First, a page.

Missed Connections

When we talk about connections, we can be talking about someone who works in a store that can get you a discount. For instance, I have a connection with someone who works at Dutch Bros and occasionally, I can get a free drink. Another can be a family bond or a friendship. Usually, the longer you’ve known the person, the stronger the connection. How about with a total stranger? You can be walking around and someone can compliment you on your shoes. That was a small interaction, but for a brief moment, you had a connection.

So, just how important are connections? Every relationship cannot succeed without some sort of connection. During this stay at home rule, I can’t go out and see my friends in Walla Walla or in Oregon, but we keep in contact by Snapchat and the occasional text. We find different ways to connect. Every effort to connect takes time and we have so much time on our hands that there shouldn’t be an excuse not to send a nice text message to check up on anyone. A great connection that we often take for granted is that one with God. He is the best person to have a relationship with because it is only through Him that we find true peace and happiness. He is our rock in our troubling times, and we can always count on Him to get us through the worst parts in our lives. If we keep a strong connection with Him, we won’t ever have to worry.

Now, what about missed connections-- those that we have chosen to neglect or ignore. These connections can be friendships that have failed, people whom we despise, or the ones who have wronged us. It could also just be as simple as friends we haven’t seen in a few years. We can think that these relationships aren’t important, but I am here to tell you that we are wrong. These connections are important. People enter your life and you can have no idea why they are even there. I’m sure you have had these relationships with friends or acquaintances, so look back on them. Imagine your life without them: would you be the same person you are today? Did that failed relationship ultimately make you into a stronger person? Did that person who wronged you make you change the way you treat others?

I had one of these friendships. When I was younger, I had a friend who I met at the Oregon camp meeting. His name was Josh. We became instant friends. We hung out all the time and we talked about everything. We went to summer camp together for many years, we emailed and texted whenever we weren’t together. One year, I was going through something really difficult with another friendship and all the stress of it was getting to me. That summer when I met up with him, we talked for an hour about what was going on. We had opposing views on the matter and because we were both stubborn, we both snapped. We started arguing, calling each other out on things that we would have never brought up to each other. That conversation, that friendship, ended with me walking away from him, fuming.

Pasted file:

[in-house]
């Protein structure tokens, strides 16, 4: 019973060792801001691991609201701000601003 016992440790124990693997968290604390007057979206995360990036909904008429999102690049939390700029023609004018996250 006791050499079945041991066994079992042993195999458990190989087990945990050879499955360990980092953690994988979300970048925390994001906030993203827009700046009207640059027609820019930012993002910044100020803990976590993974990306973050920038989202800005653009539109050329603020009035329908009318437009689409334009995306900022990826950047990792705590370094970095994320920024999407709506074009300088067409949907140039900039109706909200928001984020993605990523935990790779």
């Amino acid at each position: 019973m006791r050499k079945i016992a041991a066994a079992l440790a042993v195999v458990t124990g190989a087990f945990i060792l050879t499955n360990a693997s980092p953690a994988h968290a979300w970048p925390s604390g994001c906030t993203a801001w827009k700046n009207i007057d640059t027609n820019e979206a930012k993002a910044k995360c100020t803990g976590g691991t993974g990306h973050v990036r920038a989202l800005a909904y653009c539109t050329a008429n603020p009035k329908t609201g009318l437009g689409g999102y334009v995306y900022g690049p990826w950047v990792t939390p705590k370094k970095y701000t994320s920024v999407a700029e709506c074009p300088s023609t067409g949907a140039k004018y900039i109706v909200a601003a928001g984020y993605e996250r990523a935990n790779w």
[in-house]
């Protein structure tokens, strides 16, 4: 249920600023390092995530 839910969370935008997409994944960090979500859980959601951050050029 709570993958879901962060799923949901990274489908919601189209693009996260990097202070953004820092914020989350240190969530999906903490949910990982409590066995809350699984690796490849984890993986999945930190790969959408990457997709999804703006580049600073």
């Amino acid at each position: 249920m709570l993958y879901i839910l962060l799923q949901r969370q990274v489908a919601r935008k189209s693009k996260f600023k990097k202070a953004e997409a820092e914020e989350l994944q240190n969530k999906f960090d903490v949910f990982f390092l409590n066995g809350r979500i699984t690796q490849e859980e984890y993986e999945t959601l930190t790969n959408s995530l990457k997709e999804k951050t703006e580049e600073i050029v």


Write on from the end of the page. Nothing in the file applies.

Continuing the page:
Fast forward a year and I get a text from him. It was him apologizing for what had happened a year ago, saying that it was his fault for the end result of our friendship. I texted him back, thanking him for the apology and I told him that it wasn’t only his fault- it was mine as well. After that, we went to summer camp that July and when we saw each other, it was like nothing had happened. We picked up right where we left off. I had my best friend back. Little did I know, this would be one of the last times I would see him.

On April 4, 2017, I got a call saying that Josh, my best friend, the one I ran around the Gladstone campground with, the one that I had reconnected with just months before, had committed suicide.

Three years later, as I write this, I can only reflect on the relationship I had with this amazing young man. I think about what he had done for others and how much of a blessing he was to everyone. I remember that I loved him dearly, and I never got to tell him. I was foolish enough to let an argument get in the way of a strong, close friendship. Of course the thoughts of “What if I called him,” “If only I texted him one more time” repeat constantly in my mind, but it hasn’t gotten me anywhere. The only thing I can do is thank God for putting Josh in my life because I would not be who I am today without him. He taught me so much: how to always smile, to be kind, and always find the bright side of everything. He taught me to forgive, learn from the experience, and leave it in the past. Even though our friendship was severed, we both connected back together and made things right.

Every interaction, every connection we have with others is important; we were made for connection. God made us want to be with each other- to have relationships with one another. We were made to love each other and help each other out. Not all connections will be pleasant, but they are important. In a time of uncertainty and loneliness, let's make time to reach out to those we know and tell them that they are loved and thank them for everything they’ve done for us. By doing this, may we have a closer connection with each other and ultimately, with God.

“My command is this: Love each other as I have loved you.”

John 15:12

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